This week, I planned on taking a few days off since I felt a bit burnt out at work. Surprisingly, it took only a few hours of binging Taskmaster for me to start feeling better. On day two, I started working on the AKROS2 robot, with a focus on updating the firmware. Essentially picking up where I left off last time. There were a few more updates along the way, I’ll elaborate in the next few sections.

Firmware updates

I had three main goals for this week, (1) recompiling micro-ROS libraries to use custom messages, (2) adding an IMU, and (2) running the calibration sequences to get the robot’s specifications. These specifications are then saved in a configuration file that is included in the main firmware. I also wanted to test the firmware on the actual robot, with its correctly calibrated specifications.

Custom messages

In the last update, I used the akros2_msgs/Mode type, which is a structure with two boolean values -

bool estop
bool auto_t

Where estop indicates if the emergency stop button has been pressed (on the PS4 controller only, it does not check the physical e-stop) and auto_t indicates whether the robot is in teleoperation mode (using Twist messages from a PS4 controller) or accepting twist messages from an autonomous navigation package like Nav2.

Currently, with ROS1, I was unable to send custom message types to the Teensy board using ROSSerial. Instead, I use a simple translation node that subscribes to these mode messages and publishes an integer which the ROSSerial node can subscribe to. Based on these integer values, the Teensy then sets colors on the Neopixel LEDs to match the colors on the PS4 controller.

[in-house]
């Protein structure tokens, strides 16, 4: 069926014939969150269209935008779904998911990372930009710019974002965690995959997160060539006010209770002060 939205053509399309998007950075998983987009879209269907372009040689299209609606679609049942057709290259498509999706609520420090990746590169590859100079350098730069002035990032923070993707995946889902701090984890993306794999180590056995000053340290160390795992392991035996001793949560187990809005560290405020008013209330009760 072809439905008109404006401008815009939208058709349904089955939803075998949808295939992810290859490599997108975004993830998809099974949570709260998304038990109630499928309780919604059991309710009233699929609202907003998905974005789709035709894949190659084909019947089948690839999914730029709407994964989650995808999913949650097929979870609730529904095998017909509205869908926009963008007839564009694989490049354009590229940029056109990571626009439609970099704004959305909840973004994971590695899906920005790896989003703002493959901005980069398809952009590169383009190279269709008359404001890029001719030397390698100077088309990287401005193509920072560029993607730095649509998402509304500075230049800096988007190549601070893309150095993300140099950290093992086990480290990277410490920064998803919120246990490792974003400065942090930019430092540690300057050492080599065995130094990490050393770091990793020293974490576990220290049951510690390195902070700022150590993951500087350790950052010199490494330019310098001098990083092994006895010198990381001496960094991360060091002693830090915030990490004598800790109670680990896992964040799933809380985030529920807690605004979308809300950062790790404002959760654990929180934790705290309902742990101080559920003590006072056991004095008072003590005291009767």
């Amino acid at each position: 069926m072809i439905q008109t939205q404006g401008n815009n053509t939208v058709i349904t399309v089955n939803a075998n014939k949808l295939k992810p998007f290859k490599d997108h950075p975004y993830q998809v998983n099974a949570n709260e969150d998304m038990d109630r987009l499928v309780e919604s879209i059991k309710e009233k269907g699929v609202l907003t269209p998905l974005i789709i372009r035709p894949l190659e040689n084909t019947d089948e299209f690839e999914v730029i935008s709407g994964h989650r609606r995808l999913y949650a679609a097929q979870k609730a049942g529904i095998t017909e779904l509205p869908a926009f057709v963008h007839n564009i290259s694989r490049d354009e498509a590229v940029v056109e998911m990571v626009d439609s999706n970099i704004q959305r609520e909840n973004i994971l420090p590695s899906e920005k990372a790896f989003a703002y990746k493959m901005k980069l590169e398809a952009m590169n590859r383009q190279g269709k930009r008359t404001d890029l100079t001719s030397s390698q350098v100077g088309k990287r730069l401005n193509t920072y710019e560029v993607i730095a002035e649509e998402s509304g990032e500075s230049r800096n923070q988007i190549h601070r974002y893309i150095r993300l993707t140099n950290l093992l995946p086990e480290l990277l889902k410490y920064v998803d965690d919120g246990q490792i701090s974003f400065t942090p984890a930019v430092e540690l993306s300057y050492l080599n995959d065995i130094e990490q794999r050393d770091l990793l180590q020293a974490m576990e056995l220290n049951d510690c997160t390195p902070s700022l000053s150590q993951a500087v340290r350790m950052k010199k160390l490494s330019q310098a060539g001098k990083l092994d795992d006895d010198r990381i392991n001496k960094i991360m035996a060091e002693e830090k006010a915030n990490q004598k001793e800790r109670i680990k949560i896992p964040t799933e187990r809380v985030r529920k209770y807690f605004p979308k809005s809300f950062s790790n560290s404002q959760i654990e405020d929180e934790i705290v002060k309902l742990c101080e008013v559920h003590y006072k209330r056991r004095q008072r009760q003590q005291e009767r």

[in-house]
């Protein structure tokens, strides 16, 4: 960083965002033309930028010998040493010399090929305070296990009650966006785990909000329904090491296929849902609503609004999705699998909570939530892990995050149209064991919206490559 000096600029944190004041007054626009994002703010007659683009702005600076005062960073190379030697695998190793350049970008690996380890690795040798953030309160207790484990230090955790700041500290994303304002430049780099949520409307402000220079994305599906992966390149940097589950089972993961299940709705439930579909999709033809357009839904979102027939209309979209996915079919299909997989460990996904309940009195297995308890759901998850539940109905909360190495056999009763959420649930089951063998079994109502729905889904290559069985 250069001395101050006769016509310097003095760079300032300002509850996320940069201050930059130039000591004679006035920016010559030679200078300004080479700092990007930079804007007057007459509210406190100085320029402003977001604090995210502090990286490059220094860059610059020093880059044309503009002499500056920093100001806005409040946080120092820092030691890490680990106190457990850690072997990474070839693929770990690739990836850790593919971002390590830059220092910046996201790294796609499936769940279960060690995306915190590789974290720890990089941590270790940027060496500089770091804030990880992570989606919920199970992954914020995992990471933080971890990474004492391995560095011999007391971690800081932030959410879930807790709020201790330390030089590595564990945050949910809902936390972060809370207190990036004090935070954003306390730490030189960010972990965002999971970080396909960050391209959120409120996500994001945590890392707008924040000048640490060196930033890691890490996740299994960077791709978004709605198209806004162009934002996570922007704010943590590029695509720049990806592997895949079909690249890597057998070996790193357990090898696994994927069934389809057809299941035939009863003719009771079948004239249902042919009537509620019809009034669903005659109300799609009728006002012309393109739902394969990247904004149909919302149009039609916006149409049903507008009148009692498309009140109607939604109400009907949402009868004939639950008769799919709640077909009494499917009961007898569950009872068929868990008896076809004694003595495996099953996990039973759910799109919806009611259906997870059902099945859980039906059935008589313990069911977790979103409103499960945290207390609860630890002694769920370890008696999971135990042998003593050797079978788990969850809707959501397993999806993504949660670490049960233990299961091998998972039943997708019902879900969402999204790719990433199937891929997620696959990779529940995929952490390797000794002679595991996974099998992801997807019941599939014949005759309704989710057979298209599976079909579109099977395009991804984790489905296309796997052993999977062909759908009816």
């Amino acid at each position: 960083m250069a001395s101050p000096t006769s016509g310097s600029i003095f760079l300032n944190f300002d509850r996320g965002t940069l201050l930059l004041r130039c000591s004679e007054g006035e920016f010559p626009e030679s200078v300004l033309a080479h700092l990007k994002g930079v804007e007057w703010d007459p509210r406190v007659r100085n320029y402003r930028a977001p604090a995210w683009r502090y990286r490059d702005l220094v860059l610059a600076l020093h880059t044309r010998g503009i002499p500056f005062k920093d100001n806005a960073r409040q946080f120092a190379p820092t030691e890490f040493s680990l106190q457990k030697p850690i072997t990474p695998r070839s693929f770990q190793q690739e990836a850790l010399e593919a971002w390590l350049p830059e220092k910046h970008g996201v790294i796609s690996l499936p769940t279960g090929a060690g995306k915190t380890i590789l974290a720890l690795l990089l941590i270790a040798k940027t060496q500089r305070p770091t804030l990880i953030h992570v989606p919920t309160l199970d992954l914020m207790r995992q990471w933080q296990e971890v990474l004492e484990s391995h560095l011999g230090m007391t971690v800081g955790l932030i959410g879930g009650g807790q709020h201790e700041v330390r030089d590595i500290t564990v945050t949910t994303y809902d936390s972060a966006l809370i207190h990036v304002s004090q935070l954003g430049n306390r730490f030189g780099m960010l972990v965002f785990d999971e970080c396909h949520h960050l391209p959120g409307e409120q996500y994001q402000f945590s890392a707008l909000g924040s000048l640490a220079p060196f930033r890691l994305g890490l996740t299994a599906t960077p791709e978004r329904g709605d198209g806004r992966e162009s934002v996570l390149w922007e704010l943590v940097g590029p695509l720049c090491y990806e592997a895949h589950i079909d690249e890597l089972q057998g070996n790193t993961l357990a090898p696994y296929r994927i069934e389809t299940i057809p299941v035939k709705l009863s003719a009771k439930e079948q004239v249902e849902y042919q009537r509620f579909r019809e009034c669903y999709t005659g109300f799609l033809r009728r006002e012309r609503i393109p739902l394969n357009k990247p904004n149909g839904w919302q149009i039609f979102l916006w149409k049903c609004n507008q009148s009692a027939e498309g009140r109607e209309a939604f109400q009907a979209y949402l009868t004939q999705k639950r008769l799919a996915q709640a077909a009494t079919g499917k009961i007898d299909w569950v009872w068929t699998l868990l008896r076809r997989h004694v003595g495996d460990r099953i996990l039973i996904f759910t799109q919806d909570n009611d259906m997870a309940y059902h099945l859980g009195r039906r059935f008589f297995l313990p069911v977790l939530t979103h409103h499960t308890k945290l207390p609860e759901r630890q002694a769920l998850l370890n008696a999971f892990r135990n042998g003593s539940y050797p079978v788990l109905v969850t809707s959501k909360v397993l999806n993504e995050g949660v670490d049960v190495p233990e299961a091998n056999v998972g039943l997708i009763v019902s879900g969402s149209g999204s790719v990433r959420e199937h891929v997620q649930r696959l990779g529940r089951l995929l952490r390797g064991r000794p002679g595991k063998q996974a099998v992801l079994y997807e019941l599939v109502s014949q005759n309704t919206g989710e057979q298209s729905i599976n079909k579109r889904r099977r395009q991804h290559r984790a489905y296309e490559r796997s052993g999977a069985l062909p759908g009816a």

With ROS2 and micro-ROS, I had the same issue last week. I was unable to recompile my fork of micro_ros_arduino with custom modes and instead added a placeholder integer subscriber like in AKROS (ROS1). Fortunately, I had more success this week. Turns out it was indeed a problem in the Docker file, because of an incompatibility between Windows and Unix. The fix was merged this week and I was able to verify it and close the issue I had opened.

Before adding custom messages to micro-ROS, a few changes need to be made to the package as explained in this tutorial. In CMakeLists.txt, the following lines need to be added before the ament_package() line:

find_package(rosidl_default_generators REQUIRED)
rosidl_generate_interfaces(${PROJECT_NAME} "msg/MyCustomMessage.msg")

The following lines need to be added in package.xml:


Once the message package is ready, there are two ways to add them to the micro-ROS libraries. The first way is to copy the akros2_msgs package to extras/library_generation/extra_packages inside the micro_ros_arduino repository. The second one is to create a GitHub repository and add it to extras/library_generation/extra_packages/extra_packages.repos like this:

    type: git
	version: master

I used the second option, using the akros2_msgs Github repo. Next, the extras/library_generation/ file must be updated, so that micro-ROS is recompiled for only the necessary target devices. Otherwise, it takes hours to finish. This can be done by commenting out the devices that are not needed. For me, I only need one platform:

if [ $OPTIND -eq 1 ]; then
    # PLATFORMS+=("opencr1")
    # PLATFORMS+=("teensy32")
    # PLATFORMS+=("teensy35")
    # PLATFORMS+=("teensy36")
    # PLATFORMS+=("cortex_m0")
    # PLATFORMS+=("cortex_m3")
    # PLATFORMS+=("cortex_m4")
    # PLATFORMS+=("portenta-m4")
    # PLATFORMS+=("portenta-m7")
    # PLATFORMS+=("kakutef7-m7")
    # PLATFORMS+=("esp32")

Once done, from within the micro_ros_arduino directory, I ran the following commands (from Windows Powershell). With the fix, the following commands should work as expected on Windows 10.